Birthdate: April 5, 1926
Birthplace: Bratislava, Czechoslovakia
Religious Identity: Jewish
“My number was A4659, I was told that I will no longer need to remember my name.”
Sam Weinreb grew up in Bratislava, Czechoslovakia and was a teenager during World War II. One day he came back from a Bar Mitzvah lesson to find his home locked and his entire family gone. They had been taken away by the Nazis; he never saw his family again. Sam spent the next two years living on the streets and begging for work and food. As a last resort he turned himself over to the authorities who immediately placed him under arrest and sent him to prison, where he suffered greatly. Eventually he was deported to Auschwitz-Birkenau concentration camp where his identity was forcibly replaced with a number tattooed on his arm. Sam was able to escape during the infamous death marches out of Auschwitz where so many others could not. Soon after, he was rescued by the Russians who found him unconscious in the forest. Sam came to the United States after the war and started a new life in McKeesport, PA living with distant cousins. There he worked in the family businesses, as a jeweler and a watchmaker. He married a young woman, Goldie, who he knew as a child. They are still married to this day and have two children and one granddaughter.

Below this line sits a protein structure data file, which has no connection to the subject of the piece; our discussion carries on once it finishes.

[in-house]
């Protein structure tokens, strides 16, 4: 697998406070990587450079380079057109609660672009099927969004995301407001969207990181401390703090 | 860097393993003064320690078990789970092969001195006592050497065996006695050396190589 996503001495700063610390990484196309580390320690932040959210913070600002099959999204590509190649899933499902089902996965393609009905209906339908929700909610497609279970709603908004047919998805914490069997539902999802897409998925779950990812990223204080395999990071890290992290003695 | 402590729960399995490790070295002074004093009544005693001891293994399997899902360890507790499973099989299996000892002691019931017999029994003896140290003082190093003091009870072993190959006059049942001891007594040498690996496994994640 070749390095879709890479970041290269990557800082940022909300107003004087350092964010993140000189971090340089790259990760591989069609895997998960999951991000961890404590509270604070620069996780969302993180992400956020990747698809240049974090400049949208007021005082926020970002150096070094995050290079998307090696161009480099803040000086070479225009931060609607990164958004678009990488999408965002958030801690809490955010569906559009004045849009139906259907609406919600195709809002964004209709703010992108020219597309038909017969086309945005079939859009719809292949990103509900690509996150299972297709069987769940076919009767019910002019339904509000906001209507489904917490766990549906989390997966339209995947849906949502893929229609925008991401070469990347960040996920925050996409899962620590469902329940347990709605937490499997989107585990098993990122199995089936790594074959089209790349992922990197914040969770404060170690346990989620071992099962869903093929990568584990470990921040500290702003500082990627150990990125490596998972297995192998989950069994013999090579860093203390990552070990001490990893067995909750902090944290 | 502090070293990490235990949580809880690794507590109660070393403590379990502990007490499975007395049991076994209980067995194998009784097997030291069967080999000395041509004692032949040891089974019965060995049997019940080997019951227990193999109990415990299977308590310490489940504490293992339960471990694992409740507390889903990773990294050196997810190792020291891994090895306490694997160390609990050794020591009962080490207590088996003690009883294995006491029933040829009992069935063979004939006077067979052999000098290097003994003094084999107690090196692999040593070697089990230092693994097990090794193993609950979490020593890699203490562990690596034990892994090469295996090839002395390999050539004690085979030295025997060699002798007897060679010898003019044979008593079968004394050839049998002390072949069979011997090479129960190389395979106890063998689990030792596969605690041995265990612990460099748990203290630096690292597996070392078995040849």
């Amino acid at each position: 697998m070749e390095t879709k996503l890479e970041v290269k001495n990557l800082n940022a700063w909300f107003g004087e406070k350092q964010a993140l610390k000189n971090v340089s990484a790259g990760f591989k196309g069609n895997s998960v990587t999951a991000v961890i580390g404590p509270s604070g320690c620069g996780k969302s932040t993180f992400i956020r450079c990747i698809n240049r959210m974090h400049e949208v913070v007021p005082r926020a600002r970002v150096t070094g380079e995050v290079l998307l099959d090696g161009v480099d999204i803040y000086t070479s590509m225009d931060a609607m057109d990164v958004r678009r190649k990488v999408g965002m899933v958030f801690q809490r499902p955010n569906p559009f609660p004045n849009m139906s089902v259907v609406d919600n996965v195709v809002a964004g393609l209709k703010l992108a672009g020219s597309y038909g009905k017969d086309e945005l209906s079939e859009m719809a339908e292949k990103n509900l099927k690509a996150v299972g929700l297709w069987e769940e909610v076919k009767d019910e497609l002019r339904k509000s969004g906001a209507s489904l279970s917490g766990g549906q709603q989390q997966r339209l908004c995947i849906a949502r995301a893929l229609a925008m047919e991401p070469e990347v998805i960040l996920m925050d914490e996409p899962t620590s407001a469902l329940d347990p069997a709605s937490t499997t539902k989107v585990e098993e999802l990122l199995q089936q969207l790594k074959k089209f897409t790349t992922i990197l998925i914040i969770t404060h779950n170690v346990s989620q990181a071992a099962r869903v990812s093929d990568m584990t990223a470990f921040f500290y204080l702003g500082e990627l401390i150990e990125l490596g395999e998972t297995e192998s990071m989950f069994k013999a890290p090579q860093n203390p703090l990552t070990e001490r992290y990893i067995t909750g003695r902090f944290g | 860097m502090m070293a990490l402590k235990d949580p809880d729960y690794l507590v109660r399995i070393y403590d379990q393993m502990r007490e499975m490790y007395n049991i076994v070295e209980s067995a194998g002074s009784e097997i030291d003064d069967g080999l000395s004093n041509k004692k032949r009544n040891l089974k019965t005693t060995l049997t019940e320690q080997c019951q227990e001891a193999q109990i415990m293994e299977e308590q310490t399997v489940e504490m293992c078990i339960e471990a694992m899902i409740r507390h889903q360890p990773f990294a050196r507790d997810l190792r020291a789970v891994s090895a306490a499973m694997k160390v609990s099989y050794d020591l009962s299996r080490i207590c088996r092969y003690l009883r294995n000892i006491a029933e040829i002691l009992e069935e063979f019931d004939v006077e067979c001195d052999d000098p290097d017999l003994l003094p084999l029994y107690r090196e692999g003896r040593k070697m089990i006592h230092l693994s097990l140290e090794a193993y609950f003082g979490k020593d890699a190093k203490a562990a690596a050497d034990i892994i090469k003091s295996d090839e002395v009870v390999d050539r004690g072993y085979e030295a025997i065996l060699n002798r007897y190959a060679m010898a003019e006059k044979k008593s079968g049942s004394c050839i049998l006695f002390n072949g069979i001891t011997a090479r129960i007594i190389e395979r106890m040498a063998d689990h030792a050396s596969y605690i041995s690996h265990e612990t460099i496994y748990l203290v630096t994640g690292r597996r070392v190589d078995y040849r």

“It was the same officer from the embassy, he put his arms around me and said son you’re going to America, I said when am I going, and he said right now.”
Click here to read his full testimony.